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more questions:
* do you need to do file level backups
* do you need to do virtual machine level backups of the Linux instance
* do you need to run 24x7, or can you turn on/off based on a script
* could you run two smaller machines with a load balancer to get higher availability (how critical is this machine?)
* which distro of Linux do you need to run.  Is the distro "supported" by the cloud vendor
* if you decide you don't run to run in the cloud any more, can you download/migrate the machine back out of the cloud




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  # 1391949 22-Sep-2015 14:39
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Hi Regs,

Thanks for your help. 
please see the following for answers, even i don't really understand all of them. 

 

* do you need to do file level backups  -- Only the data base
* do you need to do virtual machine level backups of the Linux instance -- Maybe not
* do you need to run 24x7, or can you turn on/off based on a script  -- Yes, need to run 24x7
* could you run two smaller machines with a load balancer to get higher availability (how critical is this machine?) -- Yes, I spouse so.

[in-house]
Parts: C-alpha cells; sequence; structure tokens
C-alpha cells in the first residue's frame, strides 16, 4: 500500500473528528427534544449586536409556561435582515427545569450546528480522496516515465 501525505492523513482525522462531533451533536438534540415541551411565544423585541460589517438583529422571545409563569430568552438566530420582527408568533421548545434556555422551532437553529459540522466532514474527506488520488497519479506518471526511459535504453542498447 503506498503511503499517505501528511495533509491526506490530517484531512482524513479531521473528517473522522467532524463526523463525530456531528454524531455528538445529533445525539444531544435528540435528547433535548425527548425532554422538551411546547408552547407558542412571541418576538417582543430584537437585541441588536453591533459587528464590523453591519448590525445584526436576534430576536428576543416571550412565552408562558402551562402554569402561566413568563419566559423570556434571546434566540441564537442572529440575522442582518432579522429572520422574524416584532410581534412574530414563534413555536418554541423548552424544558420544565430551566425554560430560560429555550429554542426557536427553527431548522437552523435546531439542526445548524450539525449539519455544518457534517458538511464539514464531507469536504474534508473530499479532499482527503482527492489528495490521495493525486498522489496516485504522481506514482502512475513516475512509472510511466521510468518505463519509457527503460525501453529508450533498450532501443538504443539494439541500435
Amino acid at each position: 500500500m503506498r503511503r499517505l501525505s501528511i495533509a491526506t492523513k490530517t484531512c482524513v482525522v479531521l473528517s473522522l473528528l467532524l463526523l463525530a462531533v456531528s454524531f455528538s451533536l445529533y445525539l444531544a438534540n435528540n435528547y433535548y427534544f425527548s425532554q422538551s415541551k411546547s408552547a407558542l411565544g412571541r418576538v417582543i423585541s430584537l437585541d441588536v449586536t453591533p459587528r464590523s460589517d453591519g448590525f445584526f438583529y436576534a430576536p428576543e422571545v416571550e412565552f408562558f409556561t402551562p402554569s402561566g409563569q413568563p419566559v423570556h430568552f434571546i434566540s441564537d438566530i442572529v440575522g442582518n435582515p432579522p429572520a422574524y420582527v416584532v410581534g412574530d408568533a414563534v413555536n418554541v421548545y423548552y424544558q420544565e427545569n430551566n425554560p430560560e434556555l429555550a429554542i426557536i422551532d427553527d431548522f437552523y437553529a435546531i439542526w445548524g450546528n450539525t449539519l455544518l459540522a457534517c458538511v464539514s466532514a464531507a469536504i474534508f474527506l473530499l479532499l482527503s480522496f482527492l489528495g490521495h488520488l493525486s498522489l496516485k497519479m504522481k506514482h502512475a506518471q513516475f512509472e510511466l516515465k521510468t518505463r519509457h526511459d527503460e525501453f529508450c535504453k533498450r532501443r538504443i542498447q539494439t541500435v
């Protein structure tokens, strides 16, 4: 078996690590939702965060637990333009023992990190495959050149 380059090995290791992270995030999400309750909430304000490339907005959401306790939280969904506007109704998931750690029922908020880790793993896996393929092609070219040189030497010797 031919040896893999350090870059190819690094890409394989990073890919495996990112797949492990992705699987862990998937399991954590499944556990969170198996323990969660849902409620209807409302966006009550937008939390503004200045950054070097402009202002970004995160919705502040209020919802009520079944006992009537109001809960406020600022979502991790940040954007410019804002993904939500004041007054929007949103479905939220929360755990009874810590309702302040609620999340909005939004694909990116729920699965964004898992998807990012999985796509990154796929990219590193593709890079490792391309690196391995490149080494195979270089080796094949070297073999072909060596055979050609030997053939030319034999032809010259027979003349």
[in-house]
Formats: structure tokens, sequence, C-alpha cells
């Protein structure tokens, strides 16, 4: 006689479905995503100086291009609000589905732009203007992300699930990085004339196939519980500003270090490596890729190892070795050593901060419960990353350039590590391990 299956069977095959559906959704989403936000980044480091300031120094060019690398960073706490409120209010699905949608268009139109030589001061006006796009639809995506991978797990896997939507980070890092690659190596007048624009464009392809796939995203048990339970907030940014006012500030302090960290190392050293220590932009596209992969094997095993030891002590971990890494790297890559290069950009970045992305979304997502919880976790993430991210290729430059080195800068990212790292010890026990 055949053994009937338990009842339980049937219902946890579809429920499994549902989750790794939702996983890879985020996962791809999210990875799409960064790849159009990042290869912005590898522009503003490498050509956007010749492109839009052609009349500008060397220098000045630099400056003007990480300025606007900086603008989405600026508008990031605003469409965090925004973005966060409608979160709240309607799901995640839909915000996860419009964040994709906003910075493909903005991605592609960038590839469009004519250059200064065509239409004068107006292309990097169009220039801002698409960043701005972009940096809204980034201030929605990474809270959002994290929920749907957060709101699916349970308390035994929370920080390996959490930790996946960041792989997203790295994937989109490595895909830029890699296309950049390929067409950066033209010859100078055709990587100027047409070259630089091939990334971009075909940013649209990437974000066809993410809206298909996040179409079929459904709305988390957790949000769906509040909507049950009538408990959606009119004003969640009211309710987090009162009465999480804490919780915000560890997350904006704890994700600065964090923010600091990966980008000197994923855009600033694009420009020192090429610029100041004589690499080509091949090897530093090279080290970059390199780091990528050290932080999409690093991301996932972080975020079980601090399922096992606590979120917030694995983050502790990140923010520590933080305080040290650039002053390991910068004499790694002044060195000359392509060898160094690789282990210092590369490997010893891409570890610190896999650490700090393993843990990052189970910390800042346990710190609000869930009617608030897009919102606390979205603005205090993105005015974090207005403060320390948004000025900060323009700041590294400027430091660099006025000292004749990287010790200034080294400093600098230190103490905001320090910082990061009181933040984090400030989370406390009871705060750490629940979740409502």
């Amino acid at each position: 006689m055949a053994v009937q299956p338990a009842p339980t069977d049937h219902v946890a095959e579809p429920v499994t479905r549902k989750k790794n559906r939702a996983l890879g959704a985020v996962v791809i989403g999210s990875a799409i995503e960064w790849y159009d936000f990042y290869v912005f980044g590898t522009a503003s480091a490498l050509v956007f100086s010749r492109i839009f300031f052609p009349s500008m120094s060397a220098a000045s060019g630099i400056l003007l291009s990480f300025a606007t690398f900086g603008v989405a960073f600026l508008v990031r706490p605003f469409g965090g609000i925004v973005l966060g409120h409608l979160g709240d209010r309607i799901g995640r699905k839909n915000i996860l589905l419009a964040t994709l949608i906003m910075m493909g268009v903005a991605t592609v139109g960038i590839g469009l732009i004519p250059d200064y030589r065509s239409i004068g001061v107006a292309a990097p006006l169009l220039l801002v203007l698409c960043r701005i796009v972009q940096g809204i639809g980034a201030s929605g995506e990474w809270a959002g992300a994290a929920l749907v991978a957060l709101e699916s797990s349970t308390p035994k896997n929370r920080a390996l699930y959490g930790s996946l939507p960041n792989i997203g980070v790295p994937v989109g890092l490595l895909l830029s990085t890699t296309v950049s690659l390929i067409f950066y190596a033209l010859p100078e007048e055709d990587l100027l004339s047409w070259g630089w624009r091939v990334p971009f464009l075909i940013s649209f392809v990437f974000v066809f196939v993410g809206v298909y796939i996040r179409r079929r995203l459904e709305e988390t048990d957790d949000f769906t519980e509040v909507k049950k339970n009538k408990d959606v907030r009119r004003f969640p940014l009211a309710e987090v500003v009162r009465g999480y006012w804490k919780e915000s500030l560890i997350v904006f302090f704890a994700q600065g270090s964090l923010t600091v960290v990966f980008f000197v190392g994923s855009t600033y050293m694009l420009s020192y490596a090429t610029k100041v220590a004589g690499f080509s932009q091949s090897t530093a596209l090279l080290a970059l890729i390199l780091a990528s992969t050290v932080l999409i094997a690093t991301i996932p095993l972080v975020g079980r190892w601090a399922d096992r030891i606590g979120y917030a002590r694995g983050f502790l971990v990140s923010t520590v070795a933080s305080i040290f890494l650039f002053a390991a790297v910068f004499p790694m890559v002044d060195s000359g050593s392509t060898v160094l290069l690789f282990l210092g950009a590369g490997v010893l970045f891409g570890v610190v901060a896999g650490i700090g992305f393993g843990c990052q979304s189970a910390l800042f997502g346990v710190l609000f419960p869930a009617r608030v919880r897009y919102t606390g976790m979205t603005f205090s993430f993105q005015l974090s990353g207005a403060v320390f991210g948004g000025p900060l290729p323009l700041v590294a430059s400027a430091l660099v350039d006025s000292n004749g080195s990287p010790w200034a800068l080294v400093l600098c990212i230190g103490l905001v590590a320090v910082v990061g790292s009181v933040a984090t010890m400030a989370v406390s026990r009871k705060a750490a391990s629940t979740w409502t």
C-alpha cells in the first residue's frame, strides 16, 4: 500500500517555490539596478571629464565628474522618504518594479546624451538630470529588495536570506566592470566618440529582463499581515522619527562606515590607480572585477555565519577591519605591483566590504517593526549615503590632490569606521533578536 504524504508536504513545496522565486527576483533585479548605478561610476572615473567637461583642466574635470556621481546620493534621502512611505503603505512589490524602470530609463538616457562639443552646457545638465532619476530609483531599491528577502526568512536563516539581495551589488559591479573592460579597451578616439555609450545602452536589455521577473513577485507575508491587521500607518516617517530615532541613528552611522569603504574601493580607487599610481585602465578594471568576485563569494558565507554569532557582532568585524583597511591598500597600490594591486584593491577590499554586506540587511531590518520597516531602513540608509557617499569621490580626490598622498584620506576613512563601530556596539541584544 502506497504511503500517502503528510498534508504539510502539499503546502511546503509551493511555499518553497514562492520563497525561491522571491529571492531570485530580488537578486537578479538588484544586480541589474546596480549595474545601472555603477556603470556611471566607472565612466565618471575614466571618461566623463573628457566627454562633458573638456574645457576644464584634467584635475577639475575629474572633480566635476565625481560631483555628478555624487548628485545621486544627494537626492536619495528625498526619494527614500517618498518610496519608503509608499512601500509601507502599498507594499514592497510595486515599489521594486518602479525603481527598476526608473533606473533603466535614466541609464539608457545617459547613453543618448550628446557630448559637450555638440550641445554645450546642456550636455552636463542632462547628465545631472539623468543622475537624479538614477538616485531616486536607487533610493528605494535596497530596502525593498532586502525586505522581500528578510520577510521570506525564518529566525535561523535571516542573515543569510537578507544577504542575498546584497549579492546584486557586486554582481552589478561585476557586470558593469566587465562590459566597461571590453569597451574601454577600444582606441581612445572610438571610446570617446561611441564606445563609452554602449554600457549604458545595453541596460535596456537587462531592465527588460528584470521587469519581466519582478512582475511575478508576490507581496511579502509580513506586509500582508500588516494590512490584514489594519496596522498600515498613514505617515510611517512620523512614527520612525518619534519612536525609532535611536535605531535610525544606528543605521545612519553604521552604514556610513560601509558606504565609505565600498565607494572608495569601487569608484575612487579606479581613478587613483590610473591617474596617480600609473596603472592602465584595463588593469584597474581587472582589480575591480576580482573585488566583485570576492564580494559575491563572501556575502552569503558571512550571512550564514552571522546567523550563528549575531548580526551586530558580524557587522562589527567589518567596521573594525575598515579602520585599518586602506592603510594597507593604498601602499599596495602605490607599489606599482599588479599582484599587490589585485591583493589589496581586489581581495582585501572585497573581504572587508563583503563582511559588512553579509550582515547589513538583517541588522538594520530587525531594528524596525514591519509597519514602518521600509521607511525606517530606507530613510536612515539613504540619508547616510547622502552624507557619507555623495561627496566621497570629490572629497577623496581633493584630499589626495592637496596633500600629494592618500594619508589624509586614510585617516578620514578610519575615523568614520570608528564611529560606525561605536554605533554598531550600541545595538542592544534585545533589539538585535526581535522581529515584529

* which distro of Linux do you need to run.  Is the distro "supported" by the cloud vendor -- I don't really understand this one, but our application is written by Java. 
* if you decide you don't run to run in the cloud any more, can you download/migrate the machine back out of the cloud -- It will be on the cloud all the time, we are providing SAAS service. 

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  # 1391960 22-Sep-2015 14:51
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I think you need some time with a solution / infrastructure architect. Looks to me like you could be heading for a disaster.

Some thoughts: 
 - If you need to run 24x7 with high uptime you should be looking at a cluster of machines with a load balancer, ideally geographically distributed to prevent against data center outages (they happen). If you go for geographic distribution you need to consider your database architecture, master slave, replication, etc. If you're in AWS you need to consider whether you install your own database or use their RDS (relational database service). RDS is far more reliable, pretty cheap, and means you can probably run with a smaller VM instance. Load balancer is free on AWS, from memory, and a new development is you can distribute globally.
 - Backups are critical to consider. What if the VM is lost? You probably need both file and database backups. You may need versioned backups.
 - Do you need nodes in different countries for performance, or even just a basic CDN for static resources? Pretty easy on AWS with CloudFront.

Without knowing what you're trying to achieve it's difficult to give good advice. I studied AWS for months, and have a fairly extensive background in solution architecture, you probably need someone like me or maybe a bit more infrastructure oriented to help - people with these skills are expensive.

AWS has a whole bunch of services that can do almost everything you need, and most are pretty cheap.